Several major news outlets found themselves blocked from attending a Friday White House press briefing with Sean Spicer, the Press Secretary, the latest sign of worsening relations between the Trump administration and the media attempting to cover it.
The New York Times, CNN, the Los Angeles Times, Huffington Post, Buzzfeed and Politico were among the news organizations prevented from attending, according to posts by reporters from those outlets on Twitter, as were several foreign news organizations. The Associated Press and Time declined to take part. The White House was said to have invited press organizations to the event.
The three major broadcast networks – CBS, ABC, and NBC – were invited to the briefing, as were several news outlets that play to a conservative readership, such as Breitbart, The Washington Times and One America News Network.
The blocked access was disclosed just hours after President Trump railed against “dishonest” media and use of anonymous sources in stories about his term in the office. “It doesn’t represent the people, it never will represent the people and we’re going to do something about it,” he warned while speaking at the Conservative Political Action Conference on Friday. Media outlets including CNN, The New York Times and The Washington Post have provided a key check on some of the actions the Trump White House has tried to take in recent weeks, posting stories that have revealed infighting among staffers and raised suspicions about General Michael Flynn, the President’s former National Security Adviser who stepped down in the wake of a report he had discussed U.S. sanctions against Russia in a late December conversation with that country’s ambassador to the United States, despite previously denying it.
The maneuver threatens to cut off some of the nation’s most prominent and esteemed news organizations from a daily event that has for years been seen as ingrained in the White House press beat as mustard is on a turkey sandwich. It also puts a metaphorical barrier between a “gaggle” that allows for the dissemination of information by the President of the United States to the world and the public that elected him to the office.
The White House Correspondents Association protested the development. “We encourage the organizations that were allowed in to share the material with others in the press corps who were not,: the organization said in a statement. “The board will be discussing this further with White House staff.”
Trump’s campaign often banned particular reporters or individual news outlets whose coverage displeased from attending campaign events. But Trump is now President, not a candidate for the office, and cordoning off the White House briefing from particular outlets is a move that is bound to raise questions about why the administration is cutting off press access. Keeping select outlets out of the briefing moves directly in contrast to remarks Spicer made to Politico in December, before he took on the Press Secretary role. Asked if the Trump White House would prohibit certain reporters or outlets from covering the President, Spicer responded “absolutely not.”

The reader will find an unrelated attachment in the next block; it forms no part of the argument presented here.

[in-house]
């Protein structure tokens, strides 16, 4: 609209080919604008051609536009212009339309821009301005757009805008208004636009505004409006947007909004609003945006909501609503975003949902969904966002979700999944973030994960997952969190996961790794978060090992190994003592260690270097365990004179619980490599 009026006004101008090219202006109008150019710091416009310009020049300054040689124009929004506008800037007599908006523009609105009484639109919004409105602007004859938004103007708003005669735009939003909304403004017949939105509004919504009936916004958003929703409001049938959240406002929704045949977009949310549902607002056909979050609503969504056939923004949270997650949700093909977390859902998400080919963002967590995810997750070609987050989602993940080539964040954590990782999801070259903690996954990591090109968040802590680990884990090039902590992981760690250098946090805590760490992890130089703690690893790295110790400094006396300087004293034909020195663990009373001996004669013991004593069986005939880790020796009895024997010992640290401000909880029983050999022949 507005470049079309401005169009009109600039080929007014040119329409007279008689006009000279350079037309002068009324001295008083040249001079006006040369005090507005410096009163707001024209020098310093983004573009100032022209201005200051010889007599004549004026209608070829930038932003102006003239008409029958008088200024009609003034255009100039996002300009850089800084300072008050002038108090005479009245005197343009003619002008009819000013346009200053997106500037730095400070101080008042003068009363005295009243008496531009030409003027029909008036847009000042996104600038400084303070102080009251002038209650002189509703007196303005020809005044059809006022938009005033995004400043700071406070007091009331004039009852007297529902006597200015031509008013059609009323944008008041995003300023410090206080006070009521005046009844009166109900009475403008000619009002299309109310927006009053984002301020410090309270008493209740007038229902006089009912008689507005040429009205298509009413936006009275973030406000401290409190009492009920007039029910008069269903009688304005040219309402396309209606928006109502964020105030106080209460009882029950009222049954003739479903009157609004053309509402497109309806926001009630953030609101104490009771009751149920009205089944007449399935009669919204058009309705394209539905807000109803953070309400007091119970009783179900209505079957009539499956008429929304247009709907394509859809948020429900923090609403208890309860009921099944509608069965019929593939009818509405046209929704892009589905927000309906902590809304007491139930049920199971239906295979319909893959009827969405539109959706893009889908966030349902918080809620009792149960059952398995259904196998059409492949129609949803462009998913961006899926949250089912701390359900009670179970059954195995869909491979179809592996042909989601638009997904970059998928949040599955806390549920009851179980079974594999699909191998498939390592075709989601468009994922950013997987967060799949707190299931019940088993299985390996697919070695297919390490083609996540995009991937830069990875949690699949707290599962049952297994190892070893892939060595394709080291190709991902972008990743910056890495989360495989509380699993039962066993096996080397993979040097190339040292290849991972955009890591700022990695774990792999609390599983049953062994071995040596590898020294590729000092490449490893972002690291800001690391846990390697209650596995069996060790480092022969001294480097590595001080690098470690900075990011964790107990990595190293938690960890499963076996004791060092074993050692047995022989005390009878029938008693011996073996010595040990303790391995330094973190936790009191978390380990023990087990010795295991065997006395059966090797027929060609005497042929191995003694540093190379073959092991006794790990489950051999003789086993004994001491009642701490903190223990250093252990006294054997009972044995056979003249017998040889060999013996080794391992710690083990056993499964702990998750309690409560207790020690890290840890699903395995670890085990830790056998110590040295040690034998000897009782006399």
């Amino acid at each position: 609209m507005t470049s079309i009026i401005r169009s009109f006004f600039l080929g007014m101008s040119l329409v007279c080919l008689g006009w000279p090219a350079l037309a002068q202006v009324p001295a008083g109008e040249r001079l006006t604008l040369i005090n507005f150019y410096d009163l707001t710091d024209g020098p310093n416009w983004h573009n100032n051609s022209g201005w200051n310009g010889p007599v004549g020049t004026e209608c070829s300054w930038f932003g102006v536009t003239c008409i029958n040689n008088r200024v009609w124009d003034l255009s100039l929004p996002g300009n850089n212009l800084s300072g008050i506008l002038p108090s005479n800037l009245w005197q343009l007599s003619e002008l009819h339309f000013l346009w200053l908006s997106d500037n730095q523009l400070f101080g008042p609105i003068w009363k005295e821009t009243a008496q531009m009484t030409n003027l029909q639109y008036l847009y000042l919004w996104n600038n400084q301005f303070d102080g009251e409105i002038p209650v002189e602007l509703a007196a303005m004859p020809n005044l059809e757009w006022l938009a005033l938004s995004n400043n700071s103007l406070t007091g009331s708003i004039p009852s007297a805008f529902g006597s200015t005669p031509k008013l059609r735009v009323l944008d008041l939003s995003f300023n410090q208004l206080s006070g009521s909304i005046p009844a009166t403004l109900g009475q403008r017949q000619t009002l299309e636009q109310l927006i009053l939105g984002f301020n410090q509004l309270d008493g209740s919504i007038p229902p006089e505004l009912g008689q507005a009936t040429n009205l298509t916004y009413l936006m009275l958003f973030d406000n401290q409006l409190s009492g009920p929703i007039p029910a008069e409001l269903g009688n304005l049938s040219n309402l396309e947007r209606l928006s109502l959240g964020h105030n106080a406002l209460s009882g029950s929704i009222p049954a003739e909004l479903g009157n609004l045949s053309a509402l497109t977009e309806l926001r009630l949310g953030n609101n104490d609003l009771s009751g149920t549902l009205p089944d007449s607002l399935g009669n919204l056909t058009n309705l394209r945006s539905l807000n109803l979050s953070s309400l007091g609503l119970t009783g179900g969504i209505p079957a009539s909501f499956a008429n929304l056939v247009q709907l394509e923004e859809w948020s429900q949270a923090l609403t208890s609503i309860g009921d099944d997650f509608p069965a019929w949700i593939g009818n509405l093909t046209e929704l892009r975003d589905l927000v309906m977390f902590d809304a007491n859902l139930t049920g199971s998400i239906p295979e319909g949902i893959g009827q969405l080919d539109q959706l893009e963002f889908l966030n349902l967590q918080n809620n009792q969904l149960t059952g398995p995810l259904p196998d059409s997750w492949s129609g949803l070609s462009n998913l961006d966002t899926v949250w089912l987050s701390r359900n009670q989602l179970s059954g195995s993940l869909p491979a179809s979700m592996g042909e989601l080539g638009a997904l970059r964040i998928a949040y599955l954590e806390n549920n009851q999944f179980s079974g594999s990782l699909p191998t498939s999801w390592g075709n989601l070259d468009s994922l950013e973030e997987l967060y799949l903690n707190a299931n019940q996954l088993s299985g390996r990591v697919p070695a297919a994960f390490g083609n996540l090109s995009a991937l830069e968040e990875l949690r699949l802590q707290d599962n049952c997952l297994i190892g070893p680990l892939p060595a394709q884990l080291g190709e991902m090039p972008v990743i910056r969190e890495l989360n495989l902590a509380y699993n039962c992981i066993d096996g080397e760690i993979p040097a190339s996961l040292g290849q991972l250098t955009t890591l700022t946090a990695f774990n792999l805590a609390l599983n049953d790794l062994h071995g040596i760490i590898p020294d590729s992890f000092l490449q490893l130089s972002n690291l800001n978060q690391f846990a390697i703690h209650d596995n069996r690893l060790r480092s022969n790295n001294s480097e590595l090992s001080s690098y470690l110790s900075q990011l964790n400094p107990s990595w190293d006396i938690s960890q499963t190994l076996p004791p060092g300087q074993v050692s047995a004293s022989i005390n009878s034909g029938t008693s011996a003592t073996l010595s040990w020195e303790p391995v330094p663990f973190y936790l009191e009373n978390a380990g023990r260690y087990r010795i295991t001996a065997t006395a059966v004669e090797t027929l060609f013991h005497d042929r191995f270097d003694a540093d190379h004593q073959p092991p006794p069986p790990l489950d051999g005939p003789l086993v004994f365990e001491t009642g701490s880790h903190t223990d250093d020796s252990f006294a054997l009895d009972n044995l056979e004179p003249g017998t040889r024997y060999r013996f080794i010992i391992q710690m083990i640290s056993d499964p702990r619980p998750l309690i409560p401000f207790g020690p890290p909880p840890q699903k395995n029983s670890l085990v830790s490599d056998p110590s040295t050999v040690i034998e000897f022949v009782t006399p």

In a statement, CNN called the move “unacceptable” and added: “Apparently, this is how they retaliate when you report facts they don’t like. We’ll keep reporting regardless.” Dean Baquet, the executive editor of The New York Times, noted that the move defied years of norms surrounding the White House press briefing. “Nothing like this has ever happened at the White House in our long history of covering multiple administrations of different parties,” the editor said in a statement posted by The Times. “We strongly protest the exclusion of The New York Times and the other news organizations. Free media access to a transparent government is obviously of crucial national interest.”
One of the news organizations that attended, The Wall Street Journal, said in a statement it would not have done so if it knew the conditions of the meeting in advance. “Had we known at the time, we would not have participated, and we will not participate in such closed briefings in the future,” the statement said. The Journal is part of Dow Jones & Co., which is owned by News Corp., controlled by the Murdoch family.
As much of a tradition as the press briefing is, much of the most salient news about Trump’s presidency has not been delivered within it. And news outlets are likely to continue to work outside of the traditional stream of U.S. government disclosures for information. “For the president, the media is both a useful political target and one of the biggest threats to his presidency. By hammering reporters as dishonest purveyors of fake news, Trump simultaneously rallies his fans and lays the groundwork for dismissing fair-minded journalism as the work of partisan hacks. The same calculus is at work when Steve Bannon, his White House advisor, pretends the media is ’the opposition party.’, said Peter Slevin, an associate professor at Northwestern University’s Medill School of Journalism. “Many people will believe them, unfortunately, but the sun will rise every morning in newsrooms across America and reporters will do their jobs.”